Trust must repair bylaw enforcement

On December 4, 2013 Islands Trust Council heard two individual presentations on the need to strengthen bylaw enforcement in the Trust Area. Here is the full text of a letter from Maxine Leichter, a former GIA board member, followed a post-presentation letter from Jan Slakov, a sitting GIA board member:

 Dear Trustees:

 This letter focuses on aspects of bylaw enforcement that are trust-wide, and not those under the jurisdiction of Local Trust Committees. I’m not questioning the long standing Islands Trust policy of giving priority to complaints and allowing violators time to comply; and I’m not criticizing the bylaw enforcement officers who are the least likely to be responsible for problems. This letter hopes to make some constructive suggestions.

In 2008, Trust Council commissioned a study, “Bylaw Enforcement and Litigation Management Review” by Roycroft Consulting Services. My guess is that some of the recommendations in this report have been implemented and others have not. However, from the perspective of the community, the same problems are still with us.

 When I moved to SaltSpringIsland in 2003, I looked into why bylaws to protect the environment were not being enforced. I found out that the Development Permit Area bylaws were written in ways that make them very difficult and expensive to enforce. My attempts to make them easier to enforce were not successful and my friends kept telling me that it wouldn’t help since bylaws were not enforced anyway. Time has proven them correct. However, effective bylaw language is a separate subject. This submission focuses only on enforcement of zoning bylaws, because that is more straightforward.

 Ideally, a new study would focus on actions under the control of Islands Trust since problems caused by provincial and federal policies and funding levels are out your control. A new study could:

 1) Follow-up on the previous Roycroft study to report what steps were taken and if others were not taken, why not.

 2) Focus on a list of most pressing problems agreed upon by trustees. The Roycroft study interviewed trustees who identified concerns but there was no agreed upon set of problems.

 3) Please consider inquiring about the following list of specific concerns:

 The Problem

 For the community, the most pressing problem is that when someone refuses to comply with a bylaw there does not appear to be any meaningful deterrent. In other words, if someone does not agree with the bylaws or wants to make money by ignoring them, they are free to do so. The only deterrent is a bylaw enforcement officer visiting them over and over and asking for compliance. Usually, those who violate have a compelling reason to do so. They are gaining a benefit, usually a financial benefit, while their neighbours who are following the bylaws suffer. Below, I’ve provided you with three examples, one that has been going on for 4 years and two that have been going on for seven years or more.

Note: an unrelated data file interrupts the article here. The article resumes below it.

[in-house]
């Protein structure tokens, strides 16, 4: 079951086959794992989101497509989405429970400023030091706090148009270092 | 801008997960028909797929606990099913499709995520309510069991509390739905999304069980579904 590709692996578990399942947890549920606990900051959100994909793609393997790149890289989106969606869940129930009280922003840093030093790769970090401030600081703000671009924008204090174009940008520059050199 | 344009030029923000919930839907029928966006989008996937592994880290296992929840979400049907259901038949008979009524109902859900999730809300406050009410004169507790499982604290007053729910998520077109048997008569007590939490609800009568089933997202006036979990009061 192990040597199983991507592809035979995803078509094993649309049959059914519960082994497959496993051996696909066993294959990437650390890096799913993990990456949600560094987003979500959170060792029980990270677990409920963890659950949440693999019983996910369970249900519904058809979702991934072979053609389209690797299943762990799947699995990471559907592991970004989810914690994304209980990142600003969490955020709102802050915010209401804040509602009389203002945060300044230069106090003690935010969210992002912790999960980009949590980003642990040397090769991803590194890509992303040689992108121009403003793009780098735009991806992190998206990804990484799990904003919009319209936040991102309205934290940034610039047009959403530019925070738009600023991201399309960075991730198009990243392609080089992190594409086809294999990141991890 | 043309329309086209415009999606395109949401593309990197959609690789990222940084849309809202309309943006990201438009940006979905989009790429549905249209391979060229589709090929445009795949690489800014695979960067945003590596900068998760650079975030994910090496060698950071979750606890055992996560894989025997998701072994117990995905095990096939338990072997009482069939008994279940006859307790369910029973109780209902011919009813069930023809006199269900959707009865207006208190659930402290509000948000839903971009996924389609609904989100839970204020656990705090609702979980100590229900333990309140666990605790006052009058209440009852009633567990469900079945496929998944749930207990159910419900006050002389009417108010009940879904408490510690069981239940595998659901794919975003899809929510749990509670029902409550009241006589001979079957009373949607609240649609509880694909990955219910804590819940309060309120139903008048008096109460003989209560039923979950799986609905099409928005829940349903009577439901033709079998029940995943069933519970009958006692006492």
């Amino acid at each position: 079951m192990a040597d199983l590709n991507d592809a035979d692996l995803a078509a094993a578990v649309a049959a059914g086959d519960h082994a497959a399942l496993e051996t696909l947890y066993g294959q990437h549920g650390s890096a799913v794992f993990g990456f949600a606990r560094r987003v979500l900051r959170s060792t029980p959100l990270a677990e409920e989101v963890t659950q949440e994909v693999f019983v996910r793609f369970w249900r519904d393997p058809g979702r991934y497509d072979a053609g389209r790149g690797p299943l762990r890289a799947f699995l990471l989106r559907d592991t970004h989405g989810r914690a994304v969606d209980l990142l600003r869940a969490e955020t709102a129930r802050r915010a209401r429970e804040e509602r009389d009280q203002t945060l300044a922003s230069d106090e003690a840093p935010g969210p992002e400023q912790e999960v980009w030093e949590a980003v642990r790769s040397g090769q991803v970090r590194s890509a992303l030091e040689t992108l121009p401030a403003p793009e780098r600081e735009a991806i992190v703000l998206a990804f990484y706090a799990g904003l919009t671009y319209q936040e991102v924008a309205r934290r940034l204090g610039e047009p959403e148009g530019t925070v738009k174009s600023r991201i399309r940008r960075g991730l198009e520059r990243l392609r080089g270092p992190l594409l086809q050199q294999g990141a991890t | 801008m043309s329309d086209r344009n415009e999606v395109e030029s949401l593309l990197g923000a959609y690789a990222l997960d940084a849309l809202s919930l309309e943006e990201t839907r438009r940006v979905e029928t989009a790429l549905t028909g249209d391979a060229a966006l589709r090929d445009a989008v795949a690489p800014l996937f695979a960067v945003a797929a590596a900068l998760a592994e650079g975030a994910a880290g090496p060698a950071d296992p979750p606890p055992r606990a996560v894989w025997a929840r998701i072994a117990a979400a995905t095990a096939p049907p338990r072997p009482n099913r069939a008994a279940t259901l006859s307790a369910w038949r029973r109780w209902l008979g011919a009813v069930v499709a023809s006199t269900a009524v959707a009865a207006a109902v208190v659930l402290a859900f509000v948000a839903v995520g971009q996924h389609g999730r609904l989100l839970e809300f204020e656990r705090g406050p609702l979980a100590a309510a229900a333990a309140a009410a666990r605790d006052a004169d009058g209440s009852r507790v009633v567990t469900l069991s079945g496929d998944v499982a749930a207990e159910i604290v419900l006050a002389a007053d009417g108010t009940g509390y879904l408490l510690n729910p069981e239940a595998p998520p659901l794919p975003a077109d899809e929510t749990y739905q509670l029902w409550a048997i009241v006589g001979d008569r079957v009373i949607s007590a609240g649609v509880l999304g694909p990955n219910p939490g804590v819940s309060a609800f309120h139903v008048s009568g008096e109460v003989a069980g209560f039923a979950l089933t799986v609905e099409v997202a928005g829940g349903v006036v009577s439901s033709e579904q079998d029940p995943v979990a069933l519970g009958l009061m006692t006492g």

Violators are free to proceed because there are so few prosecutions. We also do not hear about tickets being issued or fines collected. Prosecutions and tickets will not provide a deterrent unless the public knows about them. Below are some of the negative effects of the failure to prosecute intransient offenders:

 Effects on neighbours include noise, possible soil contamination, threats to their health and safety, reduced property values, time spent at government and neighbourhood meetings, writing letters, making phone calls, sending emails, and emotional stress. Allowing violations to continue while those who follow the laws suffer is obviously unfair.

 Effect on the Community: Un-permitted uses in environmentally sensitive areas can harm the environment causing impacts beyond the neighbourhood. The entire community loses respect and confidence in a government.

 Violations increase: Because it is known that violators are rarely prosecuted, violations proliferate.

 Below is a list of possible causes that could be investigated. They provide hypothesis to test.

 Funding issues

 1) Is inadequate funding preventing prosecution of violators? Because funds are limited, are lawyers advising the Trust staff to obtain agreements with violators rather than going through a trial? There is little value in agreements with violators who do not keep them. Does inadequate funding for prosecution result in only a minimum number or the easier cases being prosecuted leaving many others to sit for years before they are addressed?

 Legal and communication issues

 2) One case took ten months from the time the Local Trust Committee referred the case for legal action until a summons was issued and then years before there was a date for trial. Are such long delays still occurring? If so, why are Trust lawyers not acting more promptly? Is this a funding issue?